I used to finish ever book I started, whether I was enjoying it or not. But life is short. I’ve realised that I don’t have time for books I’m not full involved in any longer so if I don’t like something or don’t connect with it as much as I want to, I’ll put it aside. It still makes me feel guilty though, especially if I received them for review so I still want to talk about them, explain why I didn’t like them. Here are the most recent books I DNF-ed.
Armada, Ernest Cline
After hearing millions of brilliant things about Ready Player One, I requested this as soon as I saw it on NetGalley. I was so disappointed. I got 19% into the novel and nothing had really happened. Zack spotted a space ship out of his classroom window at the very beginning and then spent the next 17% talking about his dad and gaming. I was bored. I didn’t care about anything Zack had to say. I knew there would be gaming and geekery, but I expected some plot too. Not for me, but I will still give Ready Player One a go.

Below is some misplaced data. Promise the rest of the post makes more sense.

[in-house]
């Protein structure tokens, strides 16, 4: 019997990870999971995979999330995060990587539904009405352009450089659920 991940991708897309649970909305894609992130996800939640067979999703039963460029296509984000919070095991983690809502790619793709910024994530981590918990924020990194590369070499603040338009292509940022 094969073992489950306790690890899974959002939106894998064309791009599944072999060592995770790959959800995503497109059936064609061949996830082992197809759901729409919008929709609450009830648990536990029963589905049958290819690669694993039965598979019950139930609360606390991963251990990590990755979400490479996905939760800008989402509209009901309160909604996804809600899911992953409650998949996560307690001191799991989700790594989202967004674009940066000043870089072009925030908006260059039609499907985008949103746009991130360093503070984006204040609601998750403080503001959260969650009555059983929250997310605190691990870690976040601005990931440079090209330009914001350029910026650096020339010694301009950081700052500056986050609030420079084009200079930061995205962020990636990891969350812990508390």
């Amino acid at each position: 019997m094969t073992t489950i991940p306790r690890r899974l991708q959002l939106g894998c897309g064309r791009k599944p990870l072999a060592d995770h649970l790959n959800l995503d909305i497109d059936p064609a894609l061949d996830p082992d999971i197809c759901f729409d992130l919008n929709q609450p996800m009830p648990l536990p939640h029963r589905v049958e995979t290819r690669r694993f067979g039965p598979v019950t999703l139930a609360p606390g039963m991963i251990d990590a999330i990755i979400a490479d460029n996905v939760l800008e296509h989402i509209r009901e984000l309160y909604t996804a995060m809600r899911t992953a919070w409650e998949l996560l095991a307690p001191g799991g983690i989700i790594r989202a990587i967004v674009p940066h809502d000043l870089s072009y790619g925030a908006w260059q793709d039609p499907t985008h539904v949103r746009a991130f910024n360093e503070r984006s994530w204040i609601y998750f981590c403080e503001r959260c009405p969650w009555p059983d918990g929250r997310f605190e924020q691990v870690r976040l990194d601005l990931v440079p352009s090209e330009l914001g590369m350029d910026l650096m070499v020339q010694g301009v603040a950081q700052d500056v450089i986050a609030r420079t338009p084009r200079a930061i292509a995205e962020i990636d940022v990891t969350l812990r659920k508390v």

I chose to give The Bone Season a go via audiobook as I knew it would be unlikely that I’d get around to reading it physically on my Kindle. I really loved the narrator. Alana Kerr has a soft Irish lilt and she tells the story beautifully, but it wasn’t enough for me. This series clearly has an incredibly complex and intricate world that I know needs explaining, but I felt like it was a complete info-dump. I got 10% into the narration and I didn’t really know anything about the main character – I can’t even remember her name – and so much was thrown at me about the world that I don’t remember anything about that either. I think it’s all just a bit too much. It’s a shame as this story sounds like it could have been awesome.
A History of Glitter and Blood, Hannah Moscowitz
The premise of this novel is crazy, even for fantasy: a war between the glittery fairies who live above ground and the fairy-eating gnomes that live below them. It had the potential to be amazing, but it just didn’t do it for me. I lasted all of 5%. The narration style was strange and messy and it felt like a whole load of info-dump – I didn’t care about anything I’d been told so far and didn’t connect with Beckan. To be honest, the sheer volume of DNF and ‘it gets good at 60%’ reviews on Goodreads should have clued me in…